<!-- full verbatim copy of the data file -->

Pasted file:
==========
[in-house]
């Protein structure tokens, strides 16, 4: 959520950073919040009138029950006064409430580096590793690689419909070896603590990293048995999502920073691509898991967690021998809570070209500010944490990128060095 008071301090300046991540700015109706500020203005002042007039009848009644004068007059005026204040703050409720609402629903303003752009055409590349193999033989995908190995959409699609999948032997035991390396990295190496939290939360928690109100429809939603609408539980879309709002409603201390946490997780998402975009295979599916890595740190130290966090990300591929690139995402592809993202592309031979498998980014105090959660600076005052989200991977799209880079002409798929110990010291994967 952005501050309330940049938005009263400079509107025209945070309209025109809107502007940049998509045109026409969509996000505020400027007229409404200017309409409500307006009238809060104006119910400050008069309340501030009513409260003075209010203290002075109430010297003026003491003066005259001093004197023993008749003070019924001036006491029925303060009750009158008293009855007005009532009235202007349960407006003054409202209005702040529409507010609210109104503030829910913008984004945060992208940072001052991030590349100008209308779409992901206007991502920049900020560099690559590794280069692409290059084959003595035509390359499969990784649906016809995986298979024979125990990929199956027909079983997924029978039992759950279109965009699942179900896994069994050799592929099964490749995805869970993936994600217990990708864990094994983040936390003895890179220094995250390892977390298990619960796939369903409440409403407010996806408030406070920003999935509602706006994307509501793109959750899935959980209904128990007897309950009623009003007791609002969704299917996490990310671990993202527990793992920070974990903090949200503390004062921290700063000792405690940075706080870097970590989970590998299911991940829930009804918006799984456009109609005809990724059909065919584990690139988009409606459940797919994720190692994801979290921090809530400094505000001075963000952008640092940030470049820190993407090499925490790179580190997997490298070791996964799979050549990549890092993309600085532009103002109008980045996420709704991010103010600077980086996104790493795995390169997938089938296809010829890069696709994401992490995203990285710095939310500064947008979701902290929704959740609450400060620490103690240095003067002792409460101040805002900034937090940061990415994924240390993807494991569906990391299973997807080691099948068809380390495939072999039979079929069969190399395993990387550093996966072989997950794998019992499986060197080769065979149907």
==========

[in-house]
């Protein structure tokens, strides 16, 4: 959520950073919040009138029950006064409430580096590793690689419909070896603590990293048995999502920073691509898991967690021998809570070209500010944490990128060095 008071301090300046991540700015109706500020203005002042007039009848009644004068007059005026204040703050409720609402629903303003752009055409590349193999033989995908190995959409699609999948032997035991390396990295190496939290939360928690109100429809939603609408539980879309709002409603201390946490997780998402975009295979599916890595740190130290966090990300591929690139995402592809993202592309031979498998980014105090959660600076005052989200991977799209880079002409798929110990010291994967 952005501050309330940049938005009263400079509107025209945070309209025109809107502007940049998509045109026409969509996000505020400027007229409404200017309409409500307006009238809060104006119910400050008069309340501030009513409260003075209010203290002075109430010297003026003491003066005259001093004197023993008749003070019924001036006491029925303060009750009158008293009855007005009532009235202007349960407006003054409202209005702040529409507010609210109104503030829910913008984004945060992208940072001052991030590349100008209308779409992901206007991502920049900020560099690559590794280069692409290059084959003595035509390359499969990784649906016809995986298979024979125990990929199956027909079983997924029978039992759950279109965009699942179900896994069994050799592929099964490749995805869970993936994600217990990708864990094994983040936390003895890179220094995250390892977390298990619960796939369903409440409403407010996806408030406070920003999935509602706006994307509501793109959750899935959980209904128990007897309950009623009003007791609002969704299917996490990310671990993202527990793992920070974990903090949200503390004062921290700063000792405690940075706080870097970590989970590998299911991940829930009804918006799984456009109609005809990724059909065919584990690139988009409606459940797919994720190692994801979290921090809530400094505000001075963000952008640092940030470049820190993407090499925490790179580190997997490298070791996964799979050549990549890092993309600085532009103002109008980045996420709704991010103010600077980086996104790493795995390169997938089938296809010829890069696709994401992490995203990285710095939310500064947008979701902290929704959740609450400060620490103690240095003067002792409460101040805002900034937090940061990415994924240390993807494991569906990391299973997807080691099948068809380390495939072999039979079929069969190399395993990387550093996966072989997950794998019992499986060197080769065979149907």